Republicans running for president don’t seem to agree much during debates. But now the Democrats can’t agree on whether or not to have one.
After next week’s Wisconsin primary and Wyoming caucuses, the race for the White House shifts back east and New York is the big prize for the Democrats — 291 delegates are in play and 247 will be awarded based on votes cast by registered party members.
Vermont Sen. Bernie Sanders’ campaign has requested that he and Hillary Clinton go head to head in New York before the primary for one last opportunity to win hearts and votes there. Surprisingly, the Clinton campaign has yet to agree to such a debate and their reasoning is completely preposterous.
On Monday, Clinton press secretary Brian Fallon told CNN that the campaign considers the request a “stunt” by a campaign “struggling” for attention and an effort to “get back on people’s radar,” according to USA Today. Following that, Clinton’s chief strategist Joel Benenson essentially said the senator needs to change his tone before a debate in the Empire State can be considered.
“This is a man who said he’d never run a negative ad ever. He’s now running them. They’re planning to run more,” Benenson said on CNN. “Let’s see the tone of the campaign he wants to run before we get to any other questions.”
Politics aside, the two Democratic candidates’ campaigns agreed to at least one debate in March, April and May. March debates were held in Flint, Michigan and Miami, Florida. The May debate is scheduled for California. The April debate has yet to be determined. As New York is the biggest contest delegate-wise in April, it makes perfect sense to hold the debate there.
So what’s the problem? Is Clinton afraid of something? She shouldn’t be. She was elected twice to serve as a U.S. senator from the state with favorable margins both times and defeated Barack Obama in the state’s primary in 2008 by a comfortable 17 points. Indeed, she is at present leading Sanders in the latest polls by double digits.
She has also proven to perform very well in debates, especially with an abundance of loaded questions for her regarding her authenticity and email situation.
Frankly, it’s easy for voters to view the debate hesitation as an inconvenience to the Clinton campaign. Many thought she would have the nomination wrapped up by now and could begin focusing on November ambitions, but Sanders isn’t backing down and it’s clear that it’s frustrating her.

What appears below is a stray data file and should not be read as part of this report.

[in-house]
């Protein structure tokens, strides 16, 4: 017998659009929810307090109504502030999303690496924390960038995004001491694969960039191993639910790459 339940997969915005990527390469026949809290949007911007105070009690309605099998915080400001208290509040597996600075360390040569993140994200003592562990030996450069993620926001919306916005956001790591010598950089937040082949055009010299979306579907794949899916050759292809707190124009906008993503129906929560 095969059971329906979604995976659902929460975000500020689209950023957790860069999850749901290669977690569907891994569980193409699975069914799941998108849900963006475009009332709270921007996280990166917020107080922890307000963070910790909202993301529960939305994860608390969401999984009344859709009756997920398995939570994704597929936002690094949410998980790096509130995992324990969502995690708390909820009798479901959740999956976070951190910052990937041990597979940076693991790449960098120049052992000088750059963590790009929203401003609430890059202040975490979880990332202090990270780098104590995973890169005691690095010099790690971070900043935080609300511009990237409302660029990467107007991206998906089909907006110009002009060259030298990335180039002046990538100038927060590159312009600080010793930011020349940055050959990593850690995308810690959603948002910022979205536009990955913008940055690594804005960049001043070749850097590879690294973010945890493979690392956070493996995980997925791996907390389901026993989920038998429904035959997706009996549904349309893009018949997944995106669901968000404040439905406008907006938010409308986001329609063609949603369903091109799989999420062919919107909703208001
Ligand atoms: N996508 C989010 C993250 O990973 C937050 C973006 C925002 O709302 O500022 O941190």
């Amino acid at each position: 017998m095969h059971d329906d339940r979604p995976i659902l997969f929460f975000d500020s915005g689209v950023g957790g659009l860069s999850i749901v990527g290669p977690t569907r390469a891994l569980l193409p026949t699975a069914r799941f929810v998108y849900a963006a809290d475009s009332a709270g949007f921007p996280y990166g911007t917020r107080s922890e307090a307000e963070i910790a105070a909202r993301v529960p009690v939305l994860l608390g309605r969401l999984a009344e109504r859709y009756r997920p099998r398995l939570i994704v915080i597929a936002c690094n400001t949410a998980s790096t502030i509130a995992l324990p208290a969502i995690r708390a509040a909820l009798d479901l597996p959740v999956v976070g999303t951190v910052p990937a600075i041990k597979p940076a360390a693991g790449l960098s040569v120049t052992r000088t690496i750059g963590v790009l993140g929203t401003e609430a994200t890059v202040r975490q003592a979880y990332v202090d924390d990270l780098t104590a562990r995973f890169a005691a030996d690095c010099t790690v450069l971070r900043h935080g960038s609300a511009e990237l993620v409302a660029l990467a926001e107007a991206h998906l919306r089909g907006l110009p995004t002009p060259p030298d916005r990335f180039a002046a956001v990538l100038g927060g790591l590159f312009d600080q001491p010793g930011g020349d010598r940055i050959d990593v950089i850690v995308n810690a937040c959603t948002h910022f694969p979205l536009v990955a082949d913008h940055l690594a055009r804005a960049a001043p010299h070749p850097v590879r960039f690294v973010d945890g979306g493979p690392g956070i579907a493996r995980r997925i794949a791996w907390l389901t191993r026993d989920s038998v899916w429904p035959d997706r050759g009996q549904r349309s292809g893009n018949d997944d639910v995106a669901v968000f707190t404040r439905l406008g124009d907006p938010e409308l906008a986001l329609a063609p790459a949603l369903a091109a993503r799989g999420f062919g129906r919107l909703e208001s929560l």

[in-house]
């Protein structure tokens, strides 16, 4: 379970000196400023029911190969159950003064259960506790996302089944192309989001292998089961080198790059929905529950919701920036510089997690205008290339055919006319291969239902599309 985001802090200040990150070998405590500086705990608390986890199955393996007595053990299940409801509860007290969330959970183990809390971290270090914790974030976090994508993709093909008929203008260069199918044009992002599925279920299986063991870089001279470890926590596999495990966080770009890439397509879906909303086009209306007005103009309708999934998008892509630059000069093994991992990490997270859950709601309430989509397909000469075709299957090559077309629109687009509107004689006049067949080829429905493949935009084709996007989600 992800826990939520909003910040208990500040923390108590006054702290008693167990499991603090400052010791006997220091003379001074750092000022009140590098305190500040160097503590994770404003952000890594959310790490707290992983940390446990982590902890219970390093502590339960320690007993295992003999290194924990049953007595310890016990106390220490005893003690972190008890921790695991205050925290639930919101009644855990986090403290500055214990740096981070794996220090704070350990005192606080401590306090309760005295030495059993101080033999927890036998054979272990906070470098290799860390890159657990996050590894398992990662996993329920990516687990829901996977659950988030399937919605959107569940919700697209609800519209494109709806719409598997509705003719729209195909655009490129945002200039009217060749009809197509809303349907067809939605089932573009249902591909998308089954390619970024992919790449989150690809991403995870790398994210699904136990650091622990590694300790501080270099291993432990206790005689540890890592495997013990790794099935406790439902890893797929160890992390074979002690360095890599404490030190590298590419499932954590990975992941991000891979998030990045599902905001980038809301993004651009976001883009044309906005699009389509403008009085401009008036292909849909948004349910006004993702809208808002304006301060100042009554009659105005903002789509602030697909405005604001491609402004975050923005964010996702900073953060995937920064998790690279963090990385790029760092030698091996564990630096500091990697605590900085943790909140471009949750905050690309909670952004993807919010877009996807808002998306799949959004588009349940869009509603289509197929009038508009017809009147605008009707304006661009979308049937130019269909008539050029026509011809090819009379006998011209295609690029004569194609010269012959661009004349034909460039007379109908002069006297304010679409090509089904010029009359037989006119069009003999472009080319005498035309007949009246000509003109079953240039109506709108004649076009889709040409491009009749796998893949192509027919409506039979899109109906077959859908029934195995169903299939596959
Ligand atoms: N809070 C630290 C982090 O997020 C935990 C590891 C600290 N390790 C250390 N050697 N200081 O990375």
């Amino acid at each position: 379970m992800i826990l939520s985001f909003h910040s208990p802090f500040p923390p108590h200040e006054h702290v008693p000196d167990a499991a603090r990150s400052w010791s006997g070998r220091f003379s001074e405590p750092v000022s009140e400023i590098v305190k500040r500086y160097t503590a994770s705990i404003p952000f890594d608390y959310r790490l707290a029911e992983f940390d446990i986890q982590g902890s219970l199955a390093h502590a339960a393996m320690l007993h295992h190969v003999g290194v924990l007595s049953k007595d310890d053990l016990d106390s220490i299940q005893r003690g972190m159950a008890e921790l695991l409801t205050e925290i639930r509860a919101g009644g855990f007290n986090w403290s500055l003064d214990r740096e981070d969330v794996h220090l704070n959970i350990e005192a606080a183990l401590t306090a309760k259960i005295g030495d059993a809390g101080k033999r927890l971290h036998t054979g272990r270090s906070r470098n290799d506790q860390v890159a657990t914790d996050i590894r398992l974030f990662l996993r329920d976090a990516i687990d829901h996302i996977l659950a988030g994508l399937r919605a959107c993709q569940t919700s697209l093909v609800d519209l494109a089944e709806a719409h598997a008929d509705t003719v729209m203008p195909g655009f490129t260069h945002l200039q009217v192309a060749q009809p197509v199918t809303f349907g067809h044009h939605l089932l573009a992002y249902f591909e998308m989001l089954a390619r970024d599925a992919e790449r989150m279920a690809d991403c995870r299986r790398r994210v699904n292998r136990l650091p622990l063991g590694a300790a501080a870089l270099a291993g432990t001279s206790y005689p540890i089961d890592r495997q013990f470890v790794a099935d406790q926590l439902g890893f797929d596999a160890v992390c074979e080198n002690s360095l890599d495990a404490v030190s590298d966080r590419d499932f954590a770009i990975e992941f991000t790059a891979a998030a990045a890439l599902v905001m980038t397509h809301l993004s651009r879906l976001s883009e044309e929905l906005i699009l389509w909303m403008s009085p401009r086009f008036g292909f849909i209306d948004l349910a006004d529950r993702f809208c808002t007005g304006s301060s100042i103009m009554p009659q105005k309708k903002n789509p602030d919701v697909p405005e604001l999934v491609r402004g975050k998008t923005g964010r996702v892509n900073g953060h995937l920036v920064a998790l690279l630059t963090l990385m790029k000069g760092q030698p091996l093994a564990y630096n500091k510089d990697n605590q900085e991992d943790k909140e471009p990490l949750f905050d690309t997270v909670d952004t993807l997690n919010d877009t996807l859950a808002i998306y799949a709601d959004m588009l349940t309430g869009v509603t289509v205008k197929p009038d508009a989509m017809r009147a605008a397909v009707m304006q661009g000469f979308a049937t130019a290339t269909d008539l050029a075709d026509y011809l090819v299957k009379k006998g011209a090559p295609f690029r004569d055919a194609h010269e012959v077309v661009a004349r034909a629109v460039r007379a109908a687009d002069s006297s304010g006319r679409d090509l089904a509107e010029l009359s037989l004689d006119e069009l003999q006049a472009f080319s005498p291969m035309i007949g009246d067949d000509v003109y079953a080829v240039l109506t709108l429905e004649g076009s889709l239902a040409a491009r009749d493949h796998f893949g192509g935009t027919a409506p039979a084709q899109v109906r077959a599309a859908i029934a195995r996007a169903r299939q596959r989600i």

It’s interesting that after Clinton’s ever-so-narrow win in the Iowa caucuses, she urged the Sanders campaign to a debate in New Hampshire before that state’s primary, a state Sanders was leading in the polls and eventually went on to win.
Debates can be make-or-break moments for candidates. Clinton faced some harsh inquiries at the one in Miami and probably isn’t warm to the idea of more right in her own territory. She also probably doesn’t want to debate Sanders, a native New Yorker, in the backyard of Wall Street — a trademark of his argument against her. Of course, another debate is always another opportunity for her to slip up. Many partially contribute Sanders’ upset in Michigan to Clinton’s accusation that he didn’t vote for the Detroit bailout — a complicated allegation, but is essentially false. Even so, the odds of a Sanders upset in New York are unlikely.
But addressing Sanders’ tone as a reason to not participate in a debate? That just sounds like whining. Like many others, I am asking “what tone?” In many negative ads, Sanders has hardly mentioned Clinton, by name that is. Indeed, the Vermonter has completely dodged Clinton’s biggest Pandora’s Box — her emails — something many other opponents would’ve milked to the end.
Furthermore, say Sanders has run negative campaign ads. This isn’t Clinton’s first rodeo. She has run for office before. She’s well aware that negative campaigning is part of the political game. The contest between Clinton and Sanders has been unquestionably calm and civilized. The “tone” Clinton’s aide talks about was much hotter eight years ago in the battle between her and Obama. That didn’t stop them from debating.
But beyond tone and advertisements is what’s really important about debates, and that’s an opportunity for voters to listen, watch and learn a candidate’s views and decide who they think is best to head their country.
Debates are one of the most important parts of our republic. There’s no teleprompter, no re-takes and little to hide. They are a series of questions asked by members of the public and the answers are heard by the public. They expose a candidate’s strengths and flaws. They reveal one’s cares and one’s character. They are in no way and should never be considered “a stunt.”
Government is full of secrets that we can’t imagine, and the more information there is, the more there is to keep secret. Debates serve as the last defense to combating those secrets. Debates preserve some sort of transparency between our elected officials and those who elect them. There’s no viable reason why New York voters should be deprived of that.
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